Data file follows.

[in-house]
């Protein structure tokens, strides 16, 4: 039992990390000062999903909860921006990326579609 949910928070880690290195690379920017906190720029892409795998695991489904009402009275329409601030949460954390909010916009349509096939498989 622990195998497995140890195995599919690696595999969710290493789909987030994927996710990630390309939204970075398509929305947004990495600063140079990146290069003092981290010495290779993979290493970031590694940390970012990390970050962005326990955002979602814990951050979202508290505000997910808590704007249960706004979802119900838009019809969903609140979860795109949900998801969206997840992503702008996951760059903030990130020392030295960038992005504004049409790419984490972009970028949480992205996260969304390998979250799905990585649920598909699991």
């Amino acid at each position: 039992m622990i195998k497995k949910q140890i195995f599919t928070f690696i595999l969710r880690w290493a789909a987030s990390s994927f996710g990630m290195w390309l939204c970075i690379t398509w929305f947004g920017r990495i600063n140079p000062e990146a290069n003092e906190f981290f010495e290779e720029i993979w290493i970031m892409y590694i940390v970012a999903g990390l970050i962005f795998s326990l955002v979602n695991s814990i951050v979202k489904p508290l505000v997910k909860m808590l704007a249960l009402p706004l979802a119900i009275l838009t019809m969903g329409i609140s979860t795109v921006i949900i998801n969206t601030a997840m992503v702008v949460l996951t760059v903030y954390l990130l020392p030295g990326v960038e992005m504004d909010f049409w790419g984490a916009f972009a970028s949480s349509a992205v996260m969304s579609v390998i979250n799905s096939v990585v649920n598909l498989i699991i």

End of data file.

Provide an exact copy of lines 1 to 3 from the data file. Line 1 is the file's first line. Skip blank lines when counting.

[in-house]
């Protein structure tokens, strides 16, 4: 039992990390000062999903909860921006990326579609 949910928070880690290195690379920017906190720029892409795998695991489904009402009275329409601030949460954390909010916009349509096939498989 622990195998497995140890195995599919690696595999969710290493789909987030994927996710990630390309939204970075398509929305947004990495600063140079990146290069003092981290010495290779993979290493970031590694940390970012990390970050962005326990955002979602814990951050979202508290505000997910808590704007249960706004979802119900838009019809969903609140979860795109949900998801969206997840992503702008996951760059903030990130020392030295960038992005504004049409790419984490972009970028949480992205996260969304390998979250799905990585649920598909699991």
């Amino acid at each position: 039992m622990i195998k497995k949910q140890i195995f599919t928070f690696i595999l969710r880690w290493a789909a987030s990390s994927f996710g990630m290195w390309l939204c970075i690379t398509w929305f947004g920017r990495i600063n140079p000062e990146a290069n003092e906190f981290f010495e290779e720029i993979w290493i970031m892409y590694i940390v970012a999903g990390l970050i962005f795998s326990l955002v979602n695991s814990i951050v979202k489904p508290l505000v997910k909860m808590l704007a249960l009402p706004l979802a119900i009275l838009t019809m969903g329409i609140s979860t795109v921006i949900i998801n969206t601030a997840m992503v702008v949460l996951t760059v903030y954390l990130l020392p030295g990326v960038e992005m504004d909010f049409w790419g984490a916009f972009a970028s949480s349509a992205v996260m969304s579609v390998i979250n799905s096939v990585v649920n598909l498989i699991i």